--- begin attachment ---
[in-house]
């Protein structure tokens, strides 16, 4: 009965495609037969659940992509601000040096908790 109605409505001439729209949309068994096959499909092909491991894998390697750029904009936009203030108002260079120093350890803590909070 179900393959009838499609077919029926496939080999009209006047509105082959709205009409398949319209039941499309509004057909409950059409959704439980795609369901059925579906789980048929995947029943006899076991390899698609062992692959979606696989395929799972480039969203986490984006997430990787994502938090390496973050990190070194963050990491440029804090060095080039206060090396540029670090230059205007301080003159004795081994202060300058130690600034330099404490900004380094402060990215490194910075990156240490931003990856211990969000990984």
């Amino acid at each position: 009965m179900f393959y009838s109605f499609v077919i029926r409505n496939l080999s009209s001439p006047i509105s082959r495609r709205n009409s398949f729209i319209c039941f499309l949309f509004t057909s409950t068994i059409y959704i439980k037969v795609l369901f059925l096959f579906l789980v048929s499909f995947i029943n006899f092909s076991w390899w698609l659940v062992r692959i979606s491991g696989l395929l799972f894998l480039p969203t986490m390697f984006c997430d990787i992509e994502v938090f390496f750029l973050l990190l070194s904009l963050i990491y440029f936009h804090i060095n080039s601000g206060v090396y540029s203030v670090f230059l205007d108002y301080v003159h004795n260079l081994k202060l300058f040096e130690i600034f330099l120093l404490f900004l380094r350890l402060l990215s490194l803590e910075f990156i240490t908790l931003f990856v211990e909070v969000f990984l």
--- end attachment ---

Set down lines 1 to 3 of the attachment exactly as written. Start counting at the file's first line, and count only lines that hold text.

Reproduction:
[in-house]
């Protein structure tokens, strides 16, 4: 009965495609037969659940992509601000040096908790 109605409505001439729209949309068994096959499909092909491991894998390697750029904009936009203030108002260079120093350890803590909070 179900393959009838499609077919029926496939080999009209006047509105082959709205009409398949319209039941499309509004057909409950059409959704439980795609369901059925579906789980048929995947029943006899076991390899698609062992692959979606696989395929799972480039969203986490984006997430990787994502938090390496973050990190070194963050990491440029804090060095080039206060090396540029670090230059205007301080003159004795081994202060300058130690600034330099404490900004380094402060990215490194910075990156240490931003990856211990969000990984």
């Amino acid at each position: 009965m179900f393959y009838s109605f499609v077919i029926r409505n496939l080999s009209s001439p006047i509105s082959r495609r709205n009409s398949f729209i319209c039941f499309l949309f509004t057909s409950t068994i059409y959704i439980k037969v795609l369901f059925l096959f579906l789980v048929s499909f995947i029943n006899f092909s076991w390899w698609l659940v062992r692959i979606s491991g696989l395929l799972f894998l480039p969203t986490m390697f984006c997430d990787i992509e994502v938090f390496f750029l973050l990190l070194s904009l963050i990491y440029f936009h804090i060095n080039s601000g206060v090396y540029s203030v670090f230059l205007d108002y301080v003159h004795n260079l081994k202060l300058f040096e130690i600034f330099l120093l404490f900004l380094r350890l402060l990215s490194l803590e910075f990156i240490t908790l931003f990856v211990e909070v969000f990984l």